Energy ≠ Electricity, Part 963

It's The Economist's turn to be hit repeatedly with a big stick on which we have painted the inequation: Energy ≠ Electricity.

Their leader, "How long till the lights go out?" is on an important subject and makes quite a lot of important and correct points. But it is underpinned by the usual myopia. They are concerned about fossil fuels as an input, but only about electricity as an output, as though that's what we mainly use our fossil fuels for.

So let's try once again:

  • Of the 154.9 million tonnes of oil equivalent (mtoe) total final consumption of energy in the UK in 2007, 29.4 mtoe (19.0%) was consumed as electricity.
  • Of the 235.8 mtoe of primary demand for energy (i.e. before conversion and supply to customers), 80.1 mtoe (34.0%) went to the production of electricity.
  • Of the 90.9 mtoe of primary demand for gas, 30.4 mtoe (33.4%) went to the production of electricity. Most of the rest went to the production of heat (for heating buildings or for industrial purposes).
  • Of the 84.4 mtoe of primary demand for oil, 0.7 mtoe (0.8%) went to the production of electricity.
  • Of the 29.4 mtoe of final consumption of energy in the form of electricity, 79.8 mtoe of primary energy was used in its production, of which 30.4 mtoe (38.1%) was gas, 33.8 mtoe (42.4%) was coal, 14.0 mtoe (17.5%) was nuclear, and 0.9 mtoe (1.1%) was renewable.
  • Of the 59.8 mtoe final consumption of energy for transport, 59.1 mtoe (98.8%) was oil, and 0.7 mtoe (1.2%) was electricity.
  • Of the 65.7 mtoe of other final energy consumption (besides transport and electricity), primarily heat, 50.4 mtoe (76.7%) used gas, 11.3 mtoe (17.2%) used oil, 1.7 mtoe (2.6%) used coal, and 2.2 mtoe (3.3%) was from other sources (heat supplied direct, converted fuels like LPG and coke, renewables, etc). Some of the electricity excluded from these figures was also used to produce heat.

From these figures, it isn't hard to work out that:

  1. Much more gas is used for heat than for electricity.
  2. Electricity has much more diverse sources of energy than heat or transport.
  3. Electricity has almost nothing to do with our dependence on imported oil.
  4. Electricity is nowhere near as important as heat to our dependence on imported gas.

And here's another simple calculation that we've pointed out before. Gas and biomass are the two fuels that are commonly used for producing both heat and electricity. To make the most of either of them, we would maximise efficiency through Combined Heat and Power where there is suitable demand for heat and electricity. But such opportunities are scarcer than would be ideal (at least until heat is treated equally to electricity and transport in government interventions). Failing that, we have to choose whether to use them to produce heat or electricity. At the moment, the incentives encourage the use of biomass for electricity and gas for heat. In modern equipment, the gas is converted to heat at around 90% efficiency, and the biomass is converted to electricity at around 15-30% efficiency (depending on scale). If we switch that, so the gas is producing electricity and the biomass is producing heat, the biomass will be converted to heat at around 90% efficiency and the gas will be converted to electricity at around 50-60% efficiency. For a given resource of the two fuels, you get far more bang for your buck using gas for electricity and biomass for heat, rather than vice versa.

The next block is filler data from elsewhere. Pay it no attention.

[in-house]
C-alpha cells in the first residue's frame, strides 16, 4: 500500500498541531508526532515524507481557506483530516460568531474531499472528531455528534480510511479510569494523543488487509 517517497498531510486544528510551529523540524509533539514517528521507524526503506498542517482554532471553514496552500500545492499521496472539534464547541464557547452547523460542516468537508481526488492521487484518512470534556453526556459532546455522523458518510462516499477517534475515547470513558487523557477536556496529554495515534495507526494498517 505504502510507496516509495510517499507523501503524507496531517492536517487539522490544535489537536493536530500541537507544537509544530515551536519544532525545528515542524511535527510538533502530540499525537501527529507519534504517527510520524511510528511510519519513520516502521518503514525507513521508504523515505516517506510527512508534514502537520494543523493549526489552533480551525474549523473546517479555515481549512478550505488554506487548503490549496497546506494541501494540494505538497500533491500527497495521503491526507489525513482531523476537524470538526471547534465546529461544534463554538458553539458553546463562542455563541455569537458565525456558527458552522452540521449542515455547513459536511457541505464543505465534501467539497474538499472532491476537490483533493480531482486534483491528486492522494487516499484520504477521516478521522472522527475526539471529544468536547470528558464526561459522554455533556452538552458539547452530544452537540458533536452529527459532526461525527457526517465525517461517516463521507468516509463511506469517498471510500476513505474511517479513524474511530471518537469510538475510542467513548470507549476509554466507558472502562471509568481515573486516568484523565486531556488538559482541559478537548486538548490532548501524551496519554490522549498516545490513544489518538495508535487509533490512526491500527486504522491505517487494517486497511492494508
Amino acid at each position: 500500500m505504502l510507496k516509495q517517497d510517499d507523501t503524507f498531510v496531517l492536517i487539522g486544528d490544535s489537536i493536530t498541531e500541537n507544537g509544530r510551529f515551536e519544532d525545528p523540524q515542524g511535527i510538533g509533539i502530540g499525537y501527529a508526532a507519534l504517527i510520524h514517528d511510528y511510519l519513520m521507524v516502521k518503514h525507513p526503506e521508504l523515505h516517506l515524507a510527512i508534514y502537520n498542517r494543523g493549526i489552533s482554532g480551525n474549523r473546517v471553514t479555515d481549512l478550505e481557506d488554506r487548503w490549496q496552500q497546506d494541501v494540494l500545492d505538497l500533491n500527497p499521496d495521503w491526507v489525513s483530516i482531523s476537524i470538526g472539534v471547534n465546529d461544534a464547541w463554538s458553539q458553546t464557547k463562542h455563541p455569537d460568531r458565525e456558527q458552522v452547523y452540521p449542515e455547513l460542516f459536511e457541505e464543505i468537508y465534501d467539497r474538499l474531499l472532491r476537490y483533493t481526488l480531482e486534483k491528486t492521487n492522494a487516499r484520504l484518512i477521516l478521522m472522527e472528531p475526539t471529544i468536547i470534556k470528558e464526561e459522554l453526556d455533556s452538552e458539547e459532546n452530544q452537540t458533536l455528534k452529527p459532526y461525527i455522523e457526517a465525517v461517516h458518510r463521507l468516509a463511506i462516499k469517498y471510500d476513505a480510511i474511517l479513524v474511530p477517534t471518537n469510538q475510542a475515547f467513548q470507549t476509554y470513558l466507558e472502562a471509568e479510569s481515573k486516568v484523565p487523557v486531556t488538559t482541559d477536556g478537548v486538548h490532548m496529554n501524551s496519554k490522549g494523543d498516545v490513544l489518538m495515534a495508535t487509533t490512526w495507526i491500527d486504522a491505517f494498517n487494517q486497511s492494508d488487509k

That will help the storage issue too. The Economist rightly thinks we need to increase our storage capacity. We need storage particularly to cope with seasonally-variable demand, because the fossil fuels tend to be produced constantly, but some demand varies significantly over the year. And which demand is most seasonal? Heat, of course. Electricity varies too, but nowhere near as much. And transport varies in the opposite way (we do more of it in summer). Electricity and transport balance nicely against each other in terms of flattening out demand that varies according to time of day and time of year. But heat doesn't. Heat is needed mainly in winter. It's hard to store most forms of energy for 6 months. But gas is harder than most (though not as hard as electricity). It's a high-volume fuel relative to solid and liquid fuels, so you need either very large volumes of storage, or expensive and energy-intensive high-pressure storage. On the other hand, biomass is nature's way of storing energy. Wood will happily sit in a pile somewhere for 6 months. Just one more reason to use biomass to produce heat, and gas to produce electricity.

If we want to reduce our dependence on imported gas (and reduce our carbon emissions most efficiently), we will encourage the displacement of gas-fired heating by biomass-fired heating, and use some of the gas that is thereby released to produce electricity. So naturally our politicians think we should encourage exactly the opposite. Extending our gas network to encourage ever more houses to switch to gas is the name of their game.

Once more:

If the Russians turn off the taps again next winter, we don't have to worry about the lights going out, we have to worry about people freezing to death. Why do you think they do it in winter?

And if the Arabs close the spigots, very few homes will even notice, but we'll all be getting very familiar with our homes, because we won't be going anywhere.

If you want to deal with our increasing dependence on imports of oil and gas from unfriendly countries, give people incentives to cut their use of gas for heat and oil for transport. We need to get our electricity supplies sorted too, but to focus on that to the exclusion of the other two more-vulnerable uses is blinkered to the point of blindness.